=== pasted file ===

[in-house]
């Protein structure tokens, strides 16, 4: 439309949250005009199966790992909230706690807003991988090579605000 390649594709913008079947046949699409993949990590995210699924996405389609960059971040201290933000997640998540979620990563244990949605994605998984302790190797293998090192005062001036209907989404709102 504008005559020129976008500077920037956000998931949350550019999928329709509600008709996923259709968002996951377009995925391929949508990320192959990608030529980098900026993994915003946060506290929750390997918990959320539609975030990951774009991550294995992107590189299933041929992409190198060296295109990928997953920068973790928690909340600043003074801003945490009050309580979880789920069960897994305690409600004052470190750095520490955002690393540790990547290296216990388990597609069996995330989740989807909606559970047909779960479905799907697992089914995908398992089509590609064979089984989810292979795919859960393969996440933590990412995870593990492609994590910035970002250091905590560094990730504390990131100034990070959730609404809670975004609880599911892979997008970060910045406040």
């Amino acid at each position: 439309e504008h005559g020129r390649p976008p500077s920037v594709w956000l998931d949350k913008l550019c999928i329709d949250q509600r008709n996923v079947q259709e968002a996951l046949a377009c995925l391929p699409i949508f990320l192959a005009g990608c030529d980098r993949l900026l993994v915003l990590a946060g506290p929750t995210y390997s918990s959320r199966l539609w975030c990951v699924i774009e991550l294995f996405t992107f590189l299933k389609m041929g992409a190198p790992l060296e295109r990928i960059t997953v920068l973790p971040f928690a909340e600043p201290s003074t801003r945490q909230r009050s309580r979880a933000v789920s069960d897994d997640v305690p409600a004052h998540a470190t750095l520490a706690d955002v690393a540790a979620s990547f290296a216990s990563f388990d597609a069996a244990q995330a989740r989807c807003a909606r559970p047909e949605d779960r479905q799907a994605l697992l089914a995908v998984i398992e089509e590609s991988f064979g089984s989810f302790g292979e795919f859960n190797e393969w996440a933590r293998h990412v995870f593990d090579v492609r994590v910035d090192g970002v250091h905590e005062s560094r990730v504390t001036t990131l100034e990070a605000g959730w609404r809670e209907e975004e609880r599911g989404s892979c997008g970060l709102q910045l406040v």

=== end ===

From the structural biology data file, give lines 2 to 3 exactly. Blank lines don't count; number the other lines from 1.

């Protein structure tokens, strides 16, 4: 439309949250005009199966790992909230706690807003991988090579605000 390649594709913008079947046949699409993949990590995210699924996405389609960059971040201290933000997640998540979620990563244990949605994605998984302790190797293998090192005062001036209907989404709102 504008005559020129976008500077920037956000998931949350550019999928329709509600008709996923259709968002996951377009995925391929949508990320192959990608030529980098900026993994915003946060506290929750390997918990959320539609975030990951774009991550294995992107590189299933041929992409190198060296295109990928997953920068973790928690909340600043003074801003945490009050309580979880789920069960897994305690409600004052470190750095520490955002690393540790990547290296216990388990597609069996995330989740989807909606559970047909779960479905799907697992089914995908398992089509590609064979089984989810292979795919859960393969996440933590990412995870593990492609994590910035970002250091905590560094990730504390990131100034990070959730609404809670975004609880599911892979997008970060910045406040």
């Amino acid at each position: 439309e504008h005559g020129r390649p976008p500077s920037v594709w956000l998931d949350k913008l550019c999928i329709d949250q509600r008709n996923v079947q259709e968002a996951l046949a377009c995925l391929p699409i949508f990320l192959a005009g990608c030529d980098r993949l900026l993994v915003l990590a946060g506290p929750t995210y390997s918990s959320r199966l539609w975030c990951v699924i774009e991550l294995f996405t992107f590189l299933k389609m041929g992409a190198p790992l060296e295109r990928i960059t997953v920068l973790p971040f928690a909340e600043p201290s003074t801003r945490q909230r009050s309580r979880a933000v789920s069960d897994d997640v305690p409600a004052h998540a470190t750095l520490a706690d955002v690393a540790a979620s990547f290296a216990s990563f388990d597609a069996a244990q995330a989740r989807c807003a909606r559970p047909e949605d779960r479905q799907a994605l697992l089914a995908v998984i398992e089509e590609s991988f064979g089984s989810f302790g292979e795919f859960n190797e393969w996440a933590r293998h990412v995870f593990d090579v492609r994590v910035d090192g970002v250091h905590e005062s560094r990730v504390t001036t990131l100034e990070a605000g959730w609404r809670e209907e975004e609880r599911g989404s892979c997008g970060l709102q910045l406040v």